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Magid, B. (2020). Prologue: Psychoanalysis and Buddhism: A Confusion of Tongues. Psychoanal. Inq., 40(5):285-287.

(2020). Psychoanalytic Inquiry, 40(5):285-287

Prologue: Psychoanalysis and Buddhism: A Confusion of Tongues

Barry Magid, M.D.

Nearly twenty years ago, in his groundbreaking anthology, Jeremy Safran (2003) described Psychoanalysis and Buddhism as engaging in an “emerging dialogue.” At a panel I chaired at The American Psychological Association, Division 39 in his memory in 2019, the participants spoke of a “continuing dialogue.” But now, as I look back on the decades in which this dialogue has unfolded, and all the ways that the two disciplines have talked past each other and have ignored crucial signals that something was amiss, the contradictions and conflicts increasingly press their way into the foreground, displacing the excited optimism that first greeted the encounter.

The articles collected in this issue are not intended to add up to a coherent whole. Indeed, their inability to do so, I think is the hallmark of the current state of the relationship between psychoanalysis and Buddhism. Let me try to outline some of the strands represented, and say something about how this issue was put together. An issue of Psychoanalytic Inquiry devoted to Psychoanalysis and Buddhism was originally envisioned by Raanan Kulka, who began inviting contributions in 2014. By 2019, because of ill health, Kulka had succeeded in putting together only slightly more than half the proposed issue, and unable to complete the task of bringing it to press, asked me, as one of his original contributors, to take over the editorship of the issue. (Sadly, in this interim, one of the original contributors, Neville Taylor, passed away.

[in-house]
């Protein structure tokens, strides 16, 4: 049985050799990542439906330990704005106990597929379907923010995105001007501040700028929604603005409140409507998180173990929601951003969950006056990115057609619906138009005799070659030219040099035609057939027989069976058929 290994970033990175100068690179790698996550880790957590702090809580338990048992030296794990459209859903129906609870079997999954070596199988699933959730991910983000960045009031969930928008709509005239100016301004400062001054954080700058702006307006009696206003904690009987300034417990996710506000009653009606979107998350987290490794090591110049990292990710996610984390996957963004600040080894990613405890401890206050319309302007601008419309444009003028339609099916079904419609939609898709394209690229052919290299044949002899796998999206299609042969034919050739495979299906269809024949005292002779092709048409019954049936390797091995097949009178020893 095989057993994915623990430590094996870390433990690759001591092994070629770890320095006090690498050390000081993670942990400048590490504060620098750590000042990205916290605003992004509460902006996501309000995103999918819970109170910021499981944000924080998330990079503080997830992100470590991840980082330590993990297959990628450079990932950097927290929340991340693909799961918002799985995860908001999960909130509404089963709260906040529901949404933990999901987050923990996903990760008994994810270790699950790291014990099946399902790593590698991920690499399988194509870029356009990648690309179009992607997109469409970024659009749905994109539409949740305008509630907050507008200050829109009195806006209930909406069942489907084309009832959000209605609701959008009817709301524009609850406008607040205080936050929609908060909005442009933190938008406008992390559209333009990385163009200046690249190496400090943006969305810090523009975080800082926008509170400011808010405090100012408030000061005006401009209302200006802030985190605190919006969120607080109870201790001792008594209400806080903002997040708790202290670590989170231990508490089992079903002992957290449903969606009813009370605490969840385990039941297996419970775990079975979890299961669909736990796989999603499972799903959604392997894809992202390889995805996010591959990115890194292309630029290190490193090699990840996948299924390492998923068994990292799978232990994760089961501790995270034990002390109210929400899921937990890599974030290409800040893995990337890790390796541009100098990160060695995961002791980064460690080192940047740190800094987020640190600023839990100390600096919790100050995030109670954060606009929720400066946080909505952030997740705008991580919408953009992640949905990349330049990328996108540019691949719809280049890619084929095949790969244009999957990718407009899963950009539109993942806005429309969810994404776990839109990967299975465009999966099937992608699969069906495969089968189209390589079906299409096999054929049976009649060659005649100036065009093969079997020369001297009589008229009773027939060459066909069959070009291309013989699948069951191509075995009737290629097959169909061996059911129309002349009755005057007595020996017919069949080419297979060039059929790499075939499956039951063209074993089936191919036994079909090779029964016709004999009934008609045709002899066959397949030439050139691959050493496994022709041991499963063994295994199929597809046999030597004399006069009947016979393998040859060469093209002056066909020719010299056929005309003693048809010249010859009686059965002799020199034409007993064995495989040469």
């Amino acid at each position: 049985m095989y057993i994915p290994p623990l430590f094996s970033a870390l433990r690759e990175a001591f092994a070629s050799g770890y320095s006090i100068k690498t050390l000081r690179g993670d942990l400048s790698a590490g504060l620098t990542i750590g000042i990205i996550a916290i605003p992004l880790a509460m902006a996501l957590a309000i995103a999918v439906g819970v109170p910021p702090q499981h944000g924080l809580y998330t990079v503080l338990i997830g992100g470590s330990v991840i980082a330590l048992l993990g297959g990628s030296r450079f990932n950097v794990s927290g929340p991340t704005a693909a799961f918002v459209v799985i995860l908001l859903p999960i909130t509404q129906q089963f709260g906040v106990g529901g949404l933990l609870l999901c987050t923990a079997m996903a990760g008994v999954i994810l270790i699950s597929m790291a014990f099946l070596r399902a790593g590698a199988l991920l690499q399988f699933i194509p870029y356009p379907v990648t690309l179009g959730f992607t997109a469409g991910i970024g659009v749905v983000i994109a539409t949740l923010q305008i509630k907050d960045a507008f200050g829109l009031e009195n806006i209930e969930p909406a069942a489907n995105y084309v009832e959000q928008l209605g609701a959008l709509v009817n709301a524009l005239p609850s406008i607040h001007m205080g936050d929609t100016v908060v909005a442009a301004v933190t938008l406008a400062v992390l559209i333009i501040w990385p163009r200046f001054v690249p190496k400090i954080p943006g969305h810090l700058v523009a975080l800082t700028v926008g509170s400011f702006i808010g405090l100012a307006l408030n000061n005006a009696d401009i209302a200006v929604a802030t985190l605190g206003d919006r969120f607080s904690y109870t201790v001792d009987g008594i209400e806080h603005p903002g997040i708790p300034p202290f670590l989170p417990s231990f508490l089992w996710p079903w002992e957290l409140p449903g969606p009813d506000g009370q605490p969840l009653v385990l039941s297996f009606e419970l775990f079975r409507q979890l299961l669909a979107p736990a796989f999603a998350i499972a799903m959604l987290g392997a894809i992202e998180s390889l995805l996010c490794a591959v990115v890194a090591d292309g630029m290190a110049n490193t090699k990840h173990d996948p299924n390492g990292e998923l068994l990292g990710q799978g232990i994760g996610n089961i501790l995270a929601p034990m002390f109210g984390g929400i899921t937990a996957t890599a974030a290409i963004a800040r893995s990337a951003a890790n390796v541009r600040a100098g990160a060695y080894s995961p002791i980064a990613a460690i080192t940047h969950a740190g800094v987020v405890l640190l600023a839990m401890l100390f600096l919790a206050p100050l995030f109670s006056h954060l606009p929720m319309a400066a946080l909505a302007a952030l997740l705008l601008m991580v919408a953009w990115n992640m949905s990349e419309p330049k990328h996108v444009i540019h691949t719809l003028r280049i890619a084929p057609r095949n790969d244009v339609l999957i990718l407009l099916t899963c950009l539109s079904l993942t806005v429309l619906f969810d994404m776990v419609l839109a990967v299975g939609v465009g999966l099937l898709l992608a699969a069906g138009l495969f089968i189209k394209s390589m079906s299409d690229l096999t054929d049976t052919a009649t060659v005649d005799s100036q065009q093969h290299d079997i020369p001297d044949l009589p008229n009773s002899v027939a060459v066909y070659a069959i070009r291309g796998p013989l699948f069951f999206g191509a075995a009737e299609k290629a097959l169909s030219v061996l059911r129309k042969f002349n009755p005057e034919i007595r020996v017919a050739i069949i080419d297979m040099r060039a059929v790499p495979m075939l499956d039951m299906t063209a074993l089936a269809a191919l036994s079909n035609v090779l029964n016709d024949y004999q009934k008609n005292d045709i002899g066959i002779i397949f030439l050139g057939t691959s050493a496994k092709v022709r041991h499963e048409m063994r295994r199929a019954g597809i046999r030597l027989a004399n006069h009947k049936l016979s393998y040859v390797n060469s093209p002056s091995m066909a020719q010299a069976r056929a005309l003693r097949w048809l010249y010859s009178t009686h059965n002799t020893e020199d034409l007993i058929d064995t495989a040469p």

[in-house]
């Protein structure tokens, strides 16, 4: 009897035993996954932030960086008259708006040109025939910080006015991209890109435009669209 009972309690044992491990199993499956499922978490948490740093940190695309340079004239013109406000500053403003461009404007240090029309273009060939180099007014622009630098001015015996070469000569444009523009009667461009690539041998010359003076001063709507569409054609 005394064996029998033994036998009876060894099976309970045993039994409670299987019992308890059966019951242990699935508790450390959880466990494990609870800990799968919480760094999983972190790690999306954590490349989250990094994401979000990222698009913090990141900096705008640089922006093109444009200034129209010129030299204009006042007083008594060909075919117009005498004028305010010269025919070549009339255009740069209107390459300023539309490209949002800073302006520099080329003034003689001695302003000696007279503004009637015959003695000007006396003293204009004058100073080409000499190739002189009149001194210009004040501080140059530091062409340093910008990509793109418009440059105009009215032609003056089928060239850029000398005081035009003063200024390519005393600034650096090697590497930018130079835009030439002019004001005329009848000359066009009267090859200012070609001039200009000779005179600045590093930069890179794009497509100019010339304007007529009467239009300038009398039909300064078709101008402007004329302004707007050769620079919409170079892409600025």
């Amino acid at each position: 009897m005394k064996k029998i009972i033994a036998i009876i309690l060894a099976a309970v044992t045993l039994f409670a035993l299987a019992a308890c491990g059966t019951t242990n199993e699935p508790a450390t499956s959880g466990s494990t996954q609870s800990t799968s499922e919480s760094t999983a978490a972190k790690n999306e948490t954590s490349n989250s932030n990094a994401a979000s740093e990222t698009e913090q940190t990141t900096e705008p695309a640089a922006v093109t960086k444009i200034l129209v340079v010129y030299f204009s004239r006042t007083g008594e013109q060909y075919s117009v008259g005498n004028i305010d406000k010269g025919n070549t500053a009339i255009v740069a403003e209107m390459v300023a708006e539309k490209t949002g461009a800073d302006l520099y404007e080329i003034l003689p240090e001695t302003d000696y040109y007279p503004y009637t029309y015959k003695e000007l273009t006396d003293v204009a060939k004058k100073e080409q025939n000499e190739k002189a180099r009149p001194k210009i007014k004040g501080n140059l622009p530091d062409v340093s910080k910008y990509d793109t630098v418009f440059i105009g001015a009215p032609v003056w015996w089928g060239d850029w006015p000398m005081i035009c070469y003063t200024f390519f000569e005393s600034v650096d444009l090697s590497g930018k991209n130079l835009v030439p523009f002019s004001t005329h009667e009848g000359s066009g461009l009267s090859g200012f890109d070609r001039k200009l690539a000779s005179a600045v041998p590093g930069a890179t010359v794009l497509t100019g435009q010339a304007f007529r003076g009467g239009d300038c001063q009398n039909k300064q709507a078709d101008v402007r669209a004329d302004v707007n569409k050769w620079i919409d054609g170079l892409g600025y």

[This is a summary excerpt from the full text of the journal article. The full text of the document is available to journal subscribers on the publisher's website here.]

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